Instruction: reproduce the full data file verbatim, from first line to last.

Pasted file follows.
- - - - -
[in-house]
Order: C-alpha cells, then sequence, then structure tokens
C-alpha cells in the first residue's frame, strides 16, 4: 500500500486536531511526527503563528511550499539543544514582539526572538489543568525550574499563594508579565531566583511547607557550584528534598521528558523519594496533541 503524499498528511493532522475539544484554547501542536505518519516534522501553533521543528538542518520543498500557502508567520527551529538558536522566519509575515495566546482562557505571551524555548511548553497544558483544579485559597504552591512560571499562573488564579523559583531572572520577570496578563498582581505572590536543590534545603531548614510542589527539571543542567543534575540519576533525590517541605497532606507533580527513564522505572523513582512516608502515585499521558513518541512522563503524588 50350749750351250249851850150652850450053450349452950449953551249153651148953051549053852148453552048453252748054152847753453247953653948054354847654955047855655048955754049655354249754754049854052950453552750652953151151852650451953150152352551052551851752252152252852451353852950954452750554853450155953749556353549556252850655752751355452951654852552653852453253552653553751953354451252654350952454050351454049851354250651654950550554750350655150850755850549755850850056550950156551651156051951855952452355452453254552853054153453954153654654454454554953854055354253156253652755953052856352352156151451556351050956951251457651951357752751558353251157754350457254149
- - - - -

[in-house]
Order: C-alpha cells, then sequence, then structure tokens
C-alpha cells in the first residue's frame, strides 16, 4: 500500500486536531511526527503563528511550499539543544514582539526572538489543568525550574499563594508579565531566583511547607557550584528534598521528558523519594496533541 503524499498528511493532522475539544484554547501542536505518519516534522501553533521543528538542518520543498500557502508567520527551529538558536522566519509575515495566546482562557505571551524555548511548553497544558483544579485559597504552591512560571499562573488564579523559583531572572520577570496578563498582581505572590536543590534545603531548614510542589527539571543542567543534575540519576533525590517541605497532606507533580527513564522505572523513582512516608502515585499521558513518541512522563503524588 50350749750351250249851850150652850450053450349452950449953551249153651148953051549053852148453552048453252748054152847753453247953653948054354847654955047855655048955754049655354249754754049854052950453552750652953151151852650451953150152352551052551851752252152252852451353852950954452750554853450155953749556353549556252850655752751355452951654852552653852453253552653553751953354451252654350952454050351454049851354250651654950550554750350655150850755850549755850850056550950156551651156051951855952452355452453254552853054153453954153654654454454554953854055354253156253652755953052856352352156151451556351050956951251457651951357752751558353251157754350457254149